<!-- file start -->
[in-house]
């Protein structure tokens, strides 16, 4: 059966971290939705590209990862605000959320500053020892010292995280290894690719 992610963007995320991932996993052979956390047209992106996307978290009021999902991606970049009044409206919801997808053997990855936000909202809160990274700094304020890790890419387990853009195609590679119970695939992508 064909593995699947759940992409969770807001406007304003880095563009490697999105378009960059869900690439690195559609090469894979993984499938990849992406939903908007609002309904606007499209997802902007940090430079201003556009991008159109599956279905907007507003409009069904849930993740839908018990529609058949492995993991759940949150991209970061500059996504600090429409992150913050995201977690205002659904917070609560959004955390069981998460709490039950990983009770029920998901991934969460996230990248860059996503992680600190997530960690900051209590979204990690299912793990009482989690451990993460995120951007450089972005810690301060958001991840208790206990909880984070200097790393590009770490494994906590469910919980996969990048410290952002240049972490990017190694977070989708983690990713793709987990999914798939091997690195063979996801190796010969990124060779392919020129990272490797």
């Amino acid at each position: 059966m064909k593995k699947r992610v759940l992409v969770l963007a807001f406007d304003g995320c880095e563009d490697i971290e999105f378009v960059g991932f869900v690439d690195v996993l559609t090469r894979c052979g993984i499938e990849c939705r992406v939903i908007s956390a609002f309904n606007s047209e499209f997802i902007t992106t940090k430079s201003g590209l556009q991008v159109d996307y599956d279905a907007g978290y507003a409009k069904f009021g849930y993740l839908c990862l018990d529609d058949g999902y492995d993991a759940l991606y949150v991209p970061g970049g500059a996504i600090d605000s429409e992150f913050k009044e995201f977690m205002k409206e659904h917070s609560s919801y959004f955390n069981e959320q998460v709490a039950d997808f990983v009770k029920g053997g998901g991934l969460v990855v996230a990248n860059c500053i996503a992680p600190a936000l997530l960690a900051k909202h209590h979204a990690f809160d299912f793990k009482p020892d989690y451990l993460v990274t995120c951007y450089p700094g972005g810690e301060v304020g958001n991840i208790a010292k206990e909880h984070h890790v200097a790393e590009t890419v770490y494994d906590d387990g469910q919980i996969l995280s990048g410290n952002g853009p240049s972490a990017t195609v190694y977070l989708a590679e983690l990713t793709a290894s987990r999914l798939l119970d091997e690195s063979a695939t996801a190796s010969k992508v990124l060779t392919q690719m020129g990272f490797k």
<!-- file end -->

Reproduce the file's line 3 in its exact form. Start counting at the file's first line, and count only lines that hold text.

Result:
């Amino acid at each position: 059966m064909k593995k699947r992610v759940l992409v969770l963007a807001f406007d304003g995320c880095e563009d490697i971290e999105f378009v960059g991932f869900v690439d690195v996993l559609t090469r894979c052979g993984i499938e990849c939705r992406v939903i908007s956390a609002f309904n606007s047209e499209f997802i902007t992106t940090k430079s201003g590209l556009q991008v159109d996307y599956d279905a907007g978290y507003a409009k069904f009021g849930y993740l839908c990862l018990d529609d058949g999902y492995d993991a759940l991606y949150v991209p970061g970049g500059a996504i600090d605000s429409e992150f913050k009044e995201f977690m205002k409206e659904h917070s609560s919801y959004f955390n069981e959320q998460v709490a039950d997808f990983v009770k029920g053997g998901g991934l969460v990855v996230a990248n860059c500053i996503a992680p600190a936000l997530l960690a900051k909202h209590h979204a990690f809160d299912f793990k009482p020892d989690y451990l993460v990274t995120c951007y450089p700094g972005g810690e301060v304020g958001n991840i208790a010292k206990e909880h984070h890790v200097a790393e590009t890419v770490y494994d906590d387990g469910q919980i996969l995280s990048g410290n952002g853009p240049s972490a990017t195609v190694y977070l989708a590679e983690l990713t793709a290894s987990r999914l798939l119970d091997e690195s063979a695939t996801a190796s010969k992508v990124l060779t392919q690719m020129g990272f490797k």